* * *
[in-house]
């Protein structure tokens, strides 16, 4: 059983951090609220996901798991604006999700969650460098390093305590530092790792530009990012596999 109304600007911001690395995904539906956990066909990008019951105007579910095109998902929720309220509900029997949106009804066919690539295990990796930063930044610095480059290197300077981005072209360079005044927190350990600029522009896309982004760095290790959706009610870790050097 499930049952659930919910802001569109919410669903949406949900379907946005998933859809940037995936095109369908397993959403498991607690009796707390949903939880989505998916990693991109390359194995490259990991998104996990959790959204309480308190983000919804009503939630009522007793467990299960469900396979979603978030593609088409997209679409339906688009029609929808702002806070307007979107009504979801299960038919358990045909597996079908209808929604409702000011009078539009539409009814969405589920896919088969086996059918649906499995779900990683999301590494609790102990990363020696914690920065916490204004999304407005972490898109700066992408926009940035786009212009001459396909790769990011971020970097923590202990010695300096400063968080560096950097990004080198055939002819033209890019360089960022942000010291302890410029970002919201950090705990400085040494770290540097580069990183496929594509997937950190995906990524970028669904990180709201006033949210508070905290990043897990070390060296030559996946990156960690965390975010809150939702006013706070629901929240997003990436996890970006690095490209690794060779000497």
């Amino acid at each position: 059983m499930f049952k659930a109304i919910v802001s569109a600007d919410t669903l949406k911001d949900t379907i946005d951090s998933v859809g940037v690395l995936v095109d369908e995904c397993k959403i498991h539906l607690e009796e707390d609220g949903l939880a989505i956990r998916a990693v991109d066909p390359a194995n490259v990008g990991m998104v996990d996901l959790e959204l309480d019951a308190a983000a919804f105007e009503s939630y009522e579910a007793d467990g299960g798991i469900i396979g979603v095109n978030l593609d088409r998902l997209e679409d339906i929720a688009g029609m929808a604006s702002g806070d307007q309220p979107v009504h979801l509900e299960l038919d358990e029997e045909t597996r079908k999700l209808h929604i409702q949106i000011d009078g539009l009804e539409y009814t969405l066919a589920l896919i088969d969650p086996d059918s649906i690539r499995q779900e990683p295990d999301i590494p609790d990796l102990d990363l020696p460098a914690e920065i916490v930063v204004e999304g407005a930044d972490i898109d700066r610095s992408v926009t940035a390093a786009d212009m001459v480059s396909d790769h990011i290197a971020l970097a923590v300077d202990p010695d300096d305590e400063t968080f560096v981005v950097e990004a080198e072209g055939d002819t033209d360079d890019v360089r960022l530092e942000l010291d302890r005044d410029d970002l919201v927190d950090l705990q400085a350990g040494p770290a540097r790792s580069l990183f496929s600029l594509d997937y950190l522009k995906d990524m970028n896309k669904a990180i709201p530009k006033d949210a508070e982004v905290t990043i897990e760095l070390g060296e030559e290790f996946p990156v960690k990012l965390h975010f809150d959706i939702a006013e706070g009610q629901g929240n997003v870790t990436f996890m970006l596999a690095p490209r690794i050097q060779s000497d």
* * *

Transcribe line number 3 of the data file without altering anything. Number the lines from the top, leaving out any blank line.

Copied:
């Amino acid at each position: 059983m499930f049952k659930a109304i919910v802001s569109a600007d919410t669903l949406k911001d949900t379907i946005d951090s998933v859809g940037v690395l995936v095109d369908e995904c397993k959403i498991h539906l607690e009796e707390d609220g949903l939880a989505i956990r998916a990693v991109d066909p390359a194995n490259v990008g990991m998104v996990d996901l959790e959204l309480d019951a308190a983000a919804f105007e009503s939630y009522e579910a007793d467990g299960g798991i469900i396979g979603v095109n978030l593609d088409r998902l997209e679409d339906i929720a688009g029609m929808a604006s702002g806070d307007q309220p979107v009504h979801l509900e299960l038919d358990e029997e045909t597996r079908k999700l209808h929604i409702q949106i000011d009078g539009l009804e539409y009814t969405l066919a589920l896919i088969d969650p086996d059918s649906i690539r499995q779900e990683p295990d999301i590494p609790d990796l102990d990363l020696p460098a914690e920065i916490v930063v204004e999304g407005a930044d972490i898109d700066r610095s992408v926009t940035a390093a786009d212009m001459v480059s396909d790769h990011i290197a971020l970097a923590v300077d202990p010695d300096d305590e400063t968080f560096v981005v950097e990004a080198e072209g055939d002819t033209d360079d890019v360089r960022l530092e942000l010291d302890r005044d410029d970002l919201v927190d950090l705990q400085a350990g040494p770290a540097r790792s580069l990183f496929s600029l594509d997937y950190l522009k995906d990524m970028n896309k669904a990180i709201p530009k006033d949210a508070e982004v905290t990043i897990e760095l070390g060296e030559e290790f996946p990156v960690k990012l965390h975010f809150d959706i939702a006013e706070g009610q629901g929240n997003v870790t990436f996890m970006l596999a690095p490209r690794i050097q060779s000497d």